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« We are the winners of Eurovision »
Justina Buskaitė
09 April 2024
published in Issue Five

On losing Eurovision

Lithuania has lost the Eurovision Song Contest thirty times. The first loss, in 1994, was awarded to Ovidijus Vysniauskas’ « Lopšinė mylimai » (Lullaby for my lover). The ballad about a secret love, worthy of a soundtrack to a Kevin Costner romance, received nul points and placed absolute last, disqualifying Lithuania from the next year’s contest and prophesying the three decades to come. (I count disqualification as a second loss rather than a continuation of the first loss. I also count withdrawals as losses.)

There are different ways we could count. Since 1994, Lithuania has had 24 entries, out of which:

☞ seven failed to qualify for the Eurovision final;
☞ eight placed at the bottom half of all the entries;
☞ three have placed so low that Lithuania was disqualified from competing in the next year’s contest;
☞ three have made it to the top 10!
☞ zero have been close to the podium.

Lithuania withdrew from Eurovision after the trauma of « Lopšinė mylimai » and only returned in 1999, with an entry sung entirely in Samogitian, a Western Lithuanian dialect, which then disqualified Lithuania from competing in 2000. But Lithuania has lost Eurovision not only in standard Lithuanian and Samogitian: we’ve lost in English and French, and with scattered losing lyrics in German, Russian, and American Sign Language.

It is easy to say what makes a Eurovision-winning song. Eurovision-winning songs must have border-crossing versatility. Can you imagine it playing in a shopping mall in Slovenia? What about a gas station in Italy? That is your Eurovision-winning song. It should feel, in a good way, like listening to the radio in a foreign country, a thing you both have and have not heard before, sung with a depth of commitment and a conspicuously clear enunciation of every single word.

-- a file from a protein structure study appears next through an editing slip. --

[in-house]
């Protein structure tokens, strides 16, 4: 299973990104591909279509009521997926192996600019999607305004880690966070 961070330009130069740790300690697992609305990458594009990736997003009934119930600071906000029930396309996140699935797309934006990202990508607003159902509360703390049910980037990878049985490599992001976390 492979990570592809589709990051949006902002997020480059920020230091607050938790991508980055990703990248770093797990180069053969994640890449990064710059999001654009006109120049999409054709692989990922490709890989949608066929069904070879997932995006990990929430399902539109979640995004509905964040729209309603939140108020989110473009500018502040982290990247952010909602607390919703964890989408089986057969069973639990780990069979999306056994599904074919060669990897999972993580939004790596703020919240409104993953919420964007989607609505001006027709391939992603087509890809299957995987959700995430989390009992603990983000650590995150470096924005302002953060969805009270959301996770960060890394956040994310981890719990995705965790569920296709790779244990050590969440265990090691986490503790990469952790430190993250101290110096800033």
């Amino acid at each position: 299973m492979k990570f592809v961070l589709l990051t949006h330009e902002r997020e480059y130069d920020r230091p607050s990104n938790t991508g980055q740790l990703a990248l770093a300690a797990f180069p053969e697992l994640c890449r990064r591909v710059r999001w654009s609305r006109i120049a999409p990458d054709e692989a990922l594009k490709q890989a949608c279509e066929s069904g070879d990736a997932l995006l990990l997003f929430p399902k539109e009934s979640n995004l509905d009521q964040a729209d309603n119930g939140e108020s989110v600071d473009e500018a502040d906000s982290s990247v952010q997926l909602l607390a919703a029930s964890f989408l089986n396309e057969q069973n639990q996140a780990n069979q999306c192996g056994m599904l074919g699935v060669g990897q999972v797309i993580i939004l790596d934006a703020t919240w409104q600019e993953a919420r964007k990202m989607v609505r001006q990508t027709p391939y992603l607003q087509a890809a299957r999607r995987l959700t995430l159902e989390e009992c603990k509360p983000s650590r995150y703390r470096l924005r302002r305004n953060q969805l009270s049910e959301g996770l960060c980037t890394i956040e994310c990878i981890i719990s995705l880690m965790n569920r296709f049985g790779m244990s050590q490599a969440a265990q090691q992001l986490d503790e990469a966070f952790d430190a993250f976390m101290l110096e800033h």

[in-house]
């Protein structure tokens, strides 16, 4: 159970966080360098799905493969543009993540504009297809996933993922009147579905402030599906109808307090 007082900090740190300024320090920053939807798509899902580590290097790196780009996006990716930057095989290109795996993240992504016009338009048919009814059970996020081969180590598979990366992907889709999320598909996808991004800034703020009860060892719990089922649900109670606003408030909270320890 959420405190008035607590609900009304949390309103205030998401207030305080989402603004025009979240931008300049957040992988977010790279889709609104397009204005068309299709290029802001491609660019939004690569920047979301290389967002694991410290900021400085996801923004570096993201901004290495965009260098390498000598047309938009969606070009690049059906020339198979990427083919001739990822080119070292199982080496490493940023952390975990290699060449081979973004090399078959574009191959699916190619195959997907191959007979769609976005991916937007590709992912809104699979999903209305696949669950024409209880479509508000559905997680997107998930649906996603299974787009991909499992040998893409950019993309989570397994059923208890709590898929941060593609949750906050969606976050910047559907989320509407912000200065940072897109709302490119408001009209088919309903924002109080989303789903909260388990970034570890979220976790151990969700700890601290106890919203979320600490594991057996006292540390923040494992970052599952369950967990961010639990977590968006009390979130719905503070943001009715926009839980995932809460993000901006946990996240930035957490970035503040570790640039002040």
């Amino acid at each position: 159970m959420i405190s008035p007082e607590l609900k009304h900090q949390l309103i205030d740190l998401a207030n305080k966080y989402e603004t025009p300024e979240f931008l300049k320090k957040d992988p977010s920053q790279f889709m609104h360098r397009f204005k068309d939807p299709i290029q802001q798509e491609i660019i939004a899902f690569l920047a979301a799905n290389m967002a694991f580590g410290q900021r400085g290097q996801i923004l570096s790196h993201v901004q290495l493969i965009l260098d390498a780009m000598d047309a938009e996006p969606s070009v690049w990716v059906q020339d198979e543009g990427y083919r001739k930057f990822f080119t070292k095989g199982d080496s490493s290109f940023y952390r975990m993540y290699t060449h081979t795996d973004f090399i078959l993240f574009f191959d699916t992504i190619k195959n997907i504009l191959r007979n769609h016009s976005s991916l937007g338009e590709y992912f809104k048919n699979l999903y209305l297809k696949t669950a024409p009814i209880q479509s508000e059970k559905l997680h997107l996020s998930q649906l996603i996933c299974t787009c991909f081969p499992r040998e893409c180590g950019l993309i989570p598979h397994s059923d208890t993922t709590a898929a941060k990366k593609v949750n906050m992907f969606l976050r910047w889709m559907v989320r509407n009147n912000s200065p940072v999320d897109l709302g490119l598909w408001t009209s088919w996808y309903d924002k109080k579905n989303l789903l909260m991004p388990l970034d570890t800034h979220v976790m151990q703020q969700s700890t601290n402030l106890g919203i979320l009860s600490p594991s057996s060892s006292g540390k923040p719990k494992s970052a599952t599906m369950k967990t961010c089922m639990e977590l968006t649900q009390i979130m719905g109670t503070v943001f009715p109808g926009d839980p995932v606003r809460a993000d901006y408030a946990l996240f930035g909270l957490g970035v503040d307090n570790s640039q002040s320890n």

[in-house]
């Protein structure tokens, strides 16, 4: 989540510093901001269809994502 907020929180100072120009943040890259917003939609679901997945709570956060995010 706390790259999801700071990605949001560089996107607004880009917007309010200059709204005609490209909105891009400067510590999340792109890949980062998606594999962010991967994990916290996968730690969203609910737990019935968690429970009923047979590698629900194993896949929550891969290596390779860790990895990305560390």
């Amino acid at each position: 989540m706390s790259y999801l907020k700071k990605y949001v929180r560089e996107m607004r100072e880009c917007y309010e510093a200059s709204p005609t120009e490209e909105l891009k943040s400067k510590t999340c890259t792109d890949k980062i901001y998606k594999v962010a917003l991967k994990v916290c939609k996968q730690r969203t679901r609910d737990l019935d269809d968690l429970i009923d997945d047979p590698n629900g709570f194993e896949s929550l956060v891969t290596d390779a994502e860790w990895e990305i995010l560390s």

A good formula for losing is a much more delicate thing.


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Dutch MEP Lousewies van der Laan said that « The current controversy on the song contest entry, of all things, doesn’t exactly promote the image of Slovenia in Europe. » See Martin Banks, « Transvestite Eurosong win sparks Slove nia accession doubts », Politico, 6 March 2002.

Starting in 1994, Eurovision relied on relegation rules to manage the number of the participating countries. Rele gation rules disqualified the worst performing countries from performing in the next year’s Eurovision, allowing other countries to take their place. In the early 2000s, Eurovision would introduce semi-finals, so as to allow each participating country to perform on the Eurovision stage at least once. First one, and now two, semi-finals have turned the Eurovision Song Contest from a single Saturday’s broadcast into an epic series of three broad casts, spanning a full week.

A hypersexualization of Eastern European identity in Eurovision has occurred a few times. In 2014, Poland’s performance « My Slowianie » (We Are Slavic) featured performers in traditional dresses, with deep cleavage, washing clothes and suggestively churning butter.

There are always exceptions. Some of the smaller participating countries, like San Marino, do not have their own telephone lines. San Marino uses Italian phone networks. Back in 2016, the EBU proposed to San Marino that it count aggregated averages from an undisclosed group of voting countries as its public vote results. San Marino refused to rely on other countries’ votes, and since then San Marino is the only participating country in the Eurovision whose results in Eurovision are decided by only their own jury.

Of course I vote for Lithuania in Eurovision out of my own good will and pocket. In 2013, Lithuanian media reported on Eurovision voting fraud in a more traditional sense. News outlets released a video of Russian-speaking men meeting up with groups of students and offering them €20 each if they voted for Azerbaijan as many times as they could. Allegedly, every voting group was handed SIM cards and had a supervisor make sure that the recruited voters were actually voting. That year the Lithuanian public gave their twelve points to Azerbaijan and the performance came in second place overall.

Booing notwithstanding, high placement has not been problem for Russia. Russia’s lowest placement since 2014 was seventh place. Russian acts have received high points from both the public and the jury, the high public votes coming mostly from other ex-Soviet countries.